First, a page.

Midway through “The Conjuring: The Devil Made Me Do It,” Ed Warren (Patrick Wilson) delivers a brilliant line. “The court accepts the existence of God every time a witness swears to tell the truth. I think it’s about time they accept the existence of the Devil.” How can our legal system lean on one belief without even acknowledging the existence of the other? The simple logic behind it is quite compelling. Unfortunately, that’s one of the only moments of logic in this eighth entry into the Conjuring Cinematic Universe.
The Conjuring Franchise is made up of two parts. Both the first and second “Conjuring” movies were loosely based on events that real-life demonologists Ed and Lorraine Warren have described in their case studies. The three “Annabelle” films that exist within the franchise are entirely fiction, although based on an actual doll the Warrens kept locked in their basement museum. Then there’s “The Nun” which is sort of a monster-movie prequel that takes place in Romania and “The Curse of La Llorona” which is again, complete fiction based on a Mexican folk tale. “The Conjuring 3” teases that it’s also based on a true story, but the real story is so thin, screenwriter David Leslie Johnson-McGoldrick is forced to use excessive amounts of creative license.
In July of 1981, the Warrens were assisting in a particularly nasty exorcism of eight-year-old David Glatzel (played with remarkable energy by Julian Hilliard.) These opening moments of the movie are the most exciting. Excellent camera work, creepiness heaped upon creepiness, and fun references to “The Exorcist”, all present with an ungodly fervor. The young boy survives the exorcism and the Warrens go home. A few months later (days in the movie), David’s sister’s boyfriend, Arne Cheyenne Johnson (Ruairi O’Connor) murders his landlord. It was the first murder in Brookfield, Connecticut’s history. It was also the first time in American history that a defendant pled “Not guilty” by reason of demonic possession. That’s where the true story ends.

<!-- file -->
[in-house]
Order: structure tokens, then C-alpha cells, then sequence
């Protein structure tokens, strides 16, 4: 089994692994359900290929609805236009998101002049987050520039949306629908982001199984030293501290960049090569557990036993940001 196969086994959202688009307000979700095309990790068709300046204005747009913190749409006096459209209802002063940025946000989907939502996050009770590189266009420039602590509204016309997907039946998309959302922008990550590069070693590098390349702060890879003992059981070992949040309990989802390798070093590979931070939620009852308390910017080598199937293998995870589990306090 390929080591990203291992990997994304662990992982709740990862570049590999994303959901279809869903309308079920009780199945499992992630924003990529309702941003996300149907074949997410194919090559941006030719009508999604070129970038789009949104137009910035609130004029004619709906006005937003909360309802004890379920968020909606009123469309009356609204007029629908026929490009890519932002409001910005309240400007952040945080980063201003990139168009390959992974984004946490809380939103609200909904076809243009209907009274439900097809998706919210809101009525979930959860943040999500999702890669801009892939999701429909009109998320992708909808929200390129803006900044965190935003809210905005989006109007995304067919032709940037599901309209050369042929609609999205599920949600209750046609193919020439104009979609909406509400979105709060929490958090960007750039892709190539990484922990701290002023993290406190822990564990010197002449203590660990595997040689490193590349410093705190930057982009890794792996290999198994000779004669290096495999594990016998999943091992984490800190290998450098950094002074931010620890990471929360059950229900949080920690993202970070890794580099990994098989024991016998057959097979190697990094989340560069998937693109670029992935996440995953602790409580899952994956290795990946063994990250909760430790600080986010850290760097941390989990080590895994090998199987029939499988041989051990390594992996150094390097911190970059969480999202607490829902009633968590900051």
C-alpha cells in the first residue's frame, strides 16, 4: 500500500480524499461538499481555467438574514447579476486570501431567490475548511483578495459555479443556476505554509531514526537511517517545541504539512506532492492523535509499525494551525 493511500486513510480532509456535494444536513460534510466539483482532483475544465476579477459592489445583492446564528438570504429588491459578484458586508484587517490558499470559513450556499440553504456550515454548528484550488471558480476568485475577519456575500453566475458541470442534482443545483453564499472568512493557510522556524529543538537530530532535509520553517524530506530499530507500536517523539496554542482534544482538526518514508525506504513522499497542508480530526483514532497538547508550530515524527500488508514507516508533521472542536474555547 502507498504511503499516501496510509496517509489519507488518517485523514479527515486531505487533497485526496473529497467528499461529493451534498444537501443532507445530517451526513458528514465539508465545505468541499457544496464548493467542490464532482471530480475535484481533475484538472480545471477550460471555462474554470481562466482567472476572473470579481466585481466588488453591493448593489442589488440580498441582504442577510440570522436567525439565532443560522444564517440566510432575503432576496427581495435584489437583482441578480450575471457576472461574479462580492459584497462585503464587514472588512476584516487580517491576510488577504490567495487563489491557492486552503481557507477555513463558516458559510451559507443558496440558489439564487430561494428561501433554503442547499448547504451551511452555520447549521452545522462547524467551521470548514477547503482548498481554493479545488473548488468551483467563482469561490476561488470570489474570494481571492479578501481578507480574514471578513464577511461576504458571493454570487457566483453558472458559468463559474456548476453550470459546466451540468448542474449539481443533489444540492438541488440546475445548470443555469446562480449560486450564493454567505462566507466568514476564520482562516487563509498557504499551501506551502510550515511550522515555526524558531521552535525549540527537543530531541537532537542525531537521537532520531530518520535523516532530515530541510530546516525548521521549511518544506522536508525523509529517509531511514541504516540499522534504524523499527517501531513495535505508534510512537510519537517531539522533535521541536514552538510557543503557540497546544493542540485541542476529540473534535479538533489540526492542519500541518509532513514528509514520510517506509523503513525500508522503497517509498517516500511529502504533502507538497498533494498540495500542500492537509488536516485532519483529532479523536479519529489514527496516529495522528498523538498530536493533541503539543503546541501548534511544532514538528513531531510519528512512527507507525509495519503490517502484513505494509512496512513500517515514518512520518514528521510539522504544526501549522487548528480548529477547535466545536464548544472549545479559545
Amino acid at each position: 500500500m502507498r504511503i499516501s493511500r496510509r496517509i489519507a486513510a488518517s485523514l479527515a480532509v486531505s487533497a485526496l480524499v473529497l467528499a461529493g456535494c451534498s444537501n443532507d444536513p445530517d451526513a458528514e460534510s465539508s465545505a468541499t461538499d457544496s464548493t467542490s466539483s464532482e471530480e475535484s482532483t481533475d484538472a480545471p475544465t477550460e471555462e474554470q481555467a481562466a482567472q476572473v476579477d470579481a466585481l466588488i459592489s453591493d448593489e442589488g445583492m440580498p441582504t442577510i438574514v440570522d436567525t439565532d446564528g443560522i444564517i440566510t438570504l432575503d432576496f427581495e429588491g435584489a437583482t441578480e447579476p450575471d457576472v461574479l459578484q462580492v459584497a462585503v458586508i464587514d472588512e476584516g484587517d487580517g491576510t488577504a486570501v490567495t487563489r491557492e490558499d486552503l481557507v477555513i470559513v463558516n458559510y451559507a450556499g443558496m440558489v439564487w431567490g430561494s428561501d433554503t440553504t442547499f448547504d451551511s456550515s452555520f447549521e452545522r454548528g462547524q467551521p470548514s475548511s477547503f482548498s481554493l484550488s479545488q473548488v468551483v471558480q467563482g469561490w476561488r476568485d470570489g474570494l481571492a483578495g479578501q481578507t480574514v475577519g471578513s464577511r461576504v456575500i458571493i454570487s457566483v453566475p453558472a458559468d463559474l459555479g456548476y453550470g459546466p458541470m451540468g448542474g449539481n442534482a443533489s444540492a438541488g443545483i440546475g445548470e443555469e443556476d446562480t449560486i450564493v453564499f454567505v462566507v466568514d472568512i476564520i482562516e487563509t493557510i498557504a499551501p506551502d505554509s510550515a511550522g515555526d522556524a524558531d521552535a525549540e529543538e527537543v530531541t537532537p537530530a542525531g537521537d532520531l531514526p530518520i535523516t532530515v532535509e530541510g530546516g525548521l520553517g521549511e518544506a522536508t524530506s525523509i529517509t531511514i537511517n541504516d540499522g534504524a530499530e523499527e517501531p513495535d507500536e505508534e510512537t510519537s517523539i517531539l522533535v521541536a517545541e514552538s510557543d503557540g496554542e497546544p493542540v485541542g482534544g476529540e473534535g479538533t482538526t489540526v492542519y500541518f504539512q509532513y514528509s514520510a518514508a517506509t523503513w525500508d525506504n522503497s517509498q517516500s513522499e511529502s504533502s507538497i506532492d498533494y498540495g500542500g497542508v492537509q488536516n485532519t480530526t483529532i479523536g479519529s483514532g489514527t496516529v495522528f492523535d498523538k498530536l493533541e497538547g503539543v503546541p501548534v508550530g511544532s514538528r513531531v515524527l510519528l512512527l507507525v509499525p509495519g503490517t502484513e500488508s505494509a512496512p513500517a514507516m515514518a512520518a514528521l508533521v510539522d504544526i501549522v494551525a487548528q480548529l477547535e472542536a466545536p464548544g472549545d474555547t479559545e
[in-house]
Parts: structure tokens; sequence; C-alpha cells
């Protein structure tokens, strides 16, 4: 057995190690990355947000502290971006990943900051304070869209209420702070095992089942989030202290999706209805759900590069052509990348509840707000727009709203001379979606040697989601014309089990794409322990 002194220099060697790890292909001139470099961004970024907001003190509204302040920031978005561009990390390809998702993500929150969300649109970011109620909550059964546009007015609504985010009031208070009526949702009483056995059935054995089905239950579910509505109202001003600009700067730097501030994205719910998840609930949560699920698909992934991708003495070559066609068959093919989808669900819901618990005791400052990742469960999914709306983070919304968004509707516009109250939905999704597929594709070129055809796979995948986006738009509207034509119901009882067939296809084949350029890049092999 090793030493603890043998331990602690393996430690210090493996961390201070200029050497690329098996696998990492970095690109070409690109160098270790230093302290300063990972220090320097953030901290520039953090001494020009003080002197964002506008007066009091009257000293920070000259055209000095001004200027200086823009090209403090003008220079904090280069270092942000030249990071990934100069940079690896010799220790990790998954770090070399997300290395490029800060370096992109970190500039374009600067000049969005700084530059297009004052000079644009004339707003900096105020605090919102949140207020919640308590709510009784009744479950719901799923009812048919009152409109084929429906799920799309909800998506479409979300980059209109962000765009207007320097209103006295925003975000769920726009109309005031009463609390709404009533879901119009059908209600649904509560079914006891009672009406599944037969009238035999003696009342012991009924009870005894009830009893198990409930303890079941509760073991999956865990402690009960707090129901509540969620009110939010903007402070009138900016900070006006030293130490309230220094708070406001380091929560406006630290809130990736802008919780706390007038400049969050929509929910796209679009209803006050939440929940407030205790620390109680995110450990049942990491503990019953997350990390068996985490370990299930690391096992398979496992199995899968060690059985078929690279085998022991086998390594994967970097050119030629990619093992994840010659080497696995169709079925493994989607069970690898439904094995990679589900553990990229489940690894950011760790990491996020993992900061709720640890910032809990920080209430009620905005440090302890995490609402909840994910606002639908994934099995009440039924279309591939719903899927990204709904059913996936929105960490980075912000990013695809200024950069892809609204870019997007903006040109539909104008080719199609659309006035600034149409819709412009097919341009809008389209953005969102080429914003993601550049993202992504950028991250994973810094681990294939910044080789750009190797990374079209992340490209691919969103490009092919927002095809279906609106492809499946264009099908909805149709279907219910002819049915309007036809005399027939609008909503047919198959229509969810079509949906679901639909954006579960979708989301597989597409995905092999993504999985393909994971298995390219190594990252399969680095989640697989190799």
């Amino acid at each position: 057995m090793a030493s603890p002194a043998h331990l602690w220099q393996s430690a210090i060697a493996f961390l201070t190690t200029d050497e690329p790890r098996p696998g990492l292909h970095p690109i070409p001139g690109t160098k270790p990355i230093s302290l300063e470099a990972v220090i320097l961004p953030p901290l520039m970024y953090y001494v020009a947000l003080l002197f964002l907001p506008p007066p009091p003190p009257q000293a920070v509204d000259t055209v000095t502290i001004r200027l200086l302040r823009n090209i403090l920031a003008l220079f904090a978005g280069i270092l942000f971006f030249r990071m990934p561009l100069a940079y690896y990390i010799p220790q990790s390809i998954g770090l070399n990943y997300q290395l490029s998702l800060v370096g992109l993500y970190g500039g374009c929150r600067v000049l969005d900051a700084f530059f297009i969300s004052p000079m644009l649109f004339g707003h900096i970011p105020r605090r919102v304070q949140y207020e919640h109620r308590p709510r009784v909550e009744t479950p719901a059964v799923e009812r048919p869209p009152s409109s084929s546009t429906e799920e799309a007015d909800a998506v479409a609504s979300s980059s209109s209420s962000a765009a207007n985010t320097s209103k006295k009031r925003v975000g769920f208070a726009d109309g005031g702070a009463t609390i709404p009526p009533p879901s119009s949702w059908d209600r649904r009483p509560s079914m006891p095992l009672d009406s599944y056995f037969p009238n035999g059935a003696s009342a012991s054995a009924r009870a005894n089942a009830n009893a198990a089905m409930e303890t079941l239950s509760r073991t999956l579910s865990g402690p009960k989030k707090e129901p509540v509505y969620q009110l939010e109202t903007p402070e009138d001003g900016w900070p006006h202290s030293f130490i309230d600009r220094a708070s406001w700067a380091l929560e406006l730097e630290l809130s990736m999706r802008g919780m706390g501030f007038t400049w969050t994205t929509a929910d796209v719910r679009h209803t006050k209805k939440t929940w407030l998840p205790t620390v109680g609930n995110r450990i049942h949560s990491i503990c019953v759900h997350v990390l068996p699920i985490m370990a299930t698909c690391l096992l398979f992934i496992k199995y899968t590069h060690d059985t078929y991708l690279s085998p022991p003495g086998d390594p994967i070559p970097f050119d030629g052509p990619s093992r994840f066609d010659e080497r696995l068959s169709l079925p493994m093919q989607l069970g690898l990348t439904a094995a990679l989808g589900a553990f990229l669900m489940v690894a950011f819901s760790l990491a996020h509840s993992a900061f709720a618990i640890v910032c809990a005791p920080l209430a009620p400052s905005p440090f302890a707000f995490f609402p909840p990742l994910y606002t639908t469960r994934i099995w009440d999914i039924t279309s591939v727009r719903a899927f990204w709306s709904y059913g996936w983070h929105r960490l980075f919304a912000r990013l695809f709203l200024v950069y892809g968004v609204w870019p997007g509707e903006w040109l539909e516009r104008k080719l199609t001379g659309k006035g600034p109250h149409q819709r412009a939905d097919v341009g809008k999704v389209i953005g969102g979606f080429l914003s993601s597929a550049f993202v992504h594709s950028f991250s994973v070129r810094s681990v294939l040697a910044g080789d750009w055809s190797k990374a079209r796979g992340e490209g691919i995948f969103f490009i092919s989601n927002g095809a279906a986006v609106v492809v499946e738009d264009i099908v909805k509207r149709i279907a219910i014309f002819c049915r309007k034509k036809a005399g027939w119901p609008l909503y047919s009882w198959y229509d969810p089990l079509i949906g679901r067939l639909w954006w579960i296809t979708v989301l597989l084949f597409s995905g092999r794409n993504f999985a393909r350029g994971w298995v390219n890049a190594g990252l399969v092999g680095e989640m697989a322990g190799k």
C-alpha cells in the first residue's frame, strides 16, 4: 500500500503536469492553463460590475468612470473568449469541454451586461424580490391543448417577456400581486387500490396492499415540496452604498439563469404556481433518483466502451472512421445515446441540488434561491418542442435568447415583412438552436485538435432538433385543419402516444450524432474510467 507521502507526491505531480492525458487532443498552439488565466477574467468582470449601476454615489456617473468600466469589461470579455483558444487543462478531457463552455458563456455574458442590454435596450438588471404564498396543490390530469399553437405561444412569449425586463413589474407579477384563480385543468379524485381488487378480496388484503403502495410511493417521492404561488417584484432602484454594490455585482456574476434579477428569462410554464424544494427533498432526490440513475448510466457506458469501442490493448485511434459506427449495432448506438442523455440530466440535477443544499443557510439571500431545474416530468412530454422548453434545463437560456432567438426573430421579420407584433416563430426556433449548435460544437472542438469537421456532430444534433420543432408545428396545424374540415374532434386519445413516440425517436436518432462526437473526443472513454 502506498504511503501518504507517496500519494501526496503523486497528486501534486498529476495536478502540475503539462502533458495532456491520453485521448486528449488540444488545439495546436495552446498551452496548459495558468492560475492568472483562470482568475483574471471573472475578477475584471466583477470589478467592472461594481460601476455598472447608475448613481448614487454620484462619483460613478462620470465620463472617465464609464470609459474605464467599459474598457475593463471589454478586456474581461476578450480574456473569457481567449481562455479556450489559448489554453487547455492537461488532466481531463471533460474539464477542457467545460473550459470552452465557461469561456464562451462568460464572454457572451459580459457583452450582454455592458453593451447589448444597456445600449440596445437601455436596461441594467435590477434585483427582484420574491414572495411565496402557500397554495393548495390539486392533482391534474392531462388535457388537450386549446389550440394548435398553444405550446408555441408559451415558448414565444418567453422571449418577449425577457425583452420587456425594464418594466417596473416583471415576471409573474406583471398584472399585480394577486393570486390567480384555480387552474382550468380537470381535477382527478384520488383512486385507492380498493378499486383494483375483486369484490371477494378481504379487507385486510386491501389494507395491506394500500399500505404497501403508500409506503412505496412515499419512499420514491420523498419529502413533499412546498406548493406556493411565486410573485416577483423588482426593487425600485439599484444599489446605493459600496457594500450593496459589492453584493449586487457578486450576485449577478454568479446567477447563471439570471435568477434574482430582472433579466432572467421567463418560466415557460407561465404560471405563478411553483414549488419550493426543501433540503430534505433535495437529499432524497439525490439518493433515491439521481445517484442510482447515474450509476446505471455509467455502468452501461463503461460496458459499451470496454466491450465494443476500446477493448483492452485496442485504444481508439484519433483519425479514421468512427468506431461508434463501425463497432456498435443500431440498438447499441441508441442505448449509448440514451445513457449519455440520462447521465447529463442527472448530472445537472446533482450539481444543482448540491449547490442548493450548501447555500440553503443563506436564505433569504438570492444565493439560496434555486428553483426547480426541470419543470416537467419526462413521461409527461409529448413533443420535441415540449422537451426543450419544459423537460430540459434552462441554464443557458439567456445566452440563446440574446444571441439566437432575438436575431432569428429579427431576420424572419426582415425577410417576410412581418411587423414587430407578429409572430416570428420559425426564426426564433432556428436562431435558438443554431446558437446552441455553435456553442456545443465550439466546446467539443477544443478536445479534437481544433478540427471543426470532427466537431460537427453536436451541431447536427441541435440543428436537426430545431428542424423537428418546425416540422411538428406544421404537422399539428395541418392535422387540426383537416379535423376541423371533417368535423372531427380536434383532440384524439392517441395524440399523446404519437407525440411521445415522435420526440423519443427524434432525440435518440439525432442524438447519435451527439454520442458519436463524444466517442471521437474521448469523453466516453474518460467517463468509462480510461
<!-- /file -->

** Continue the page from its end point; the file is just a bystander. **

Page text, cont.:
In this version of events, the Warrens become a light mixture of detectives and action heroes. Lorraine participates in multiple Vision Walks and blasts a foe with a telekinetic blast while remote viewing. Ed squares off against a massive reanimated corpse while battling a bad heart. Together they solve another, potentially related murder. This all leads to the most shocking thing of all. For the first time in the Conjuring series, there is a human villain! Another Disciple of the Ram, first mentioned in “Annabelle”, is specifically targeting others with ancient Satanic rituals.
Ed and Lorraine are the heart of the movie and it’s hard not to enjoy any scene Patrick Wilson and Vera Farmiga are occupying. There are some great cinematic moments sprinkled throughout the movie. But the mix of hokey logic and over-the-top spectacles make it feel more akin to an entertaining adult Scooby-Doo episode than the next chapter from the Warrens’ casebook.
The Conjuring: The Devil Made Me Do It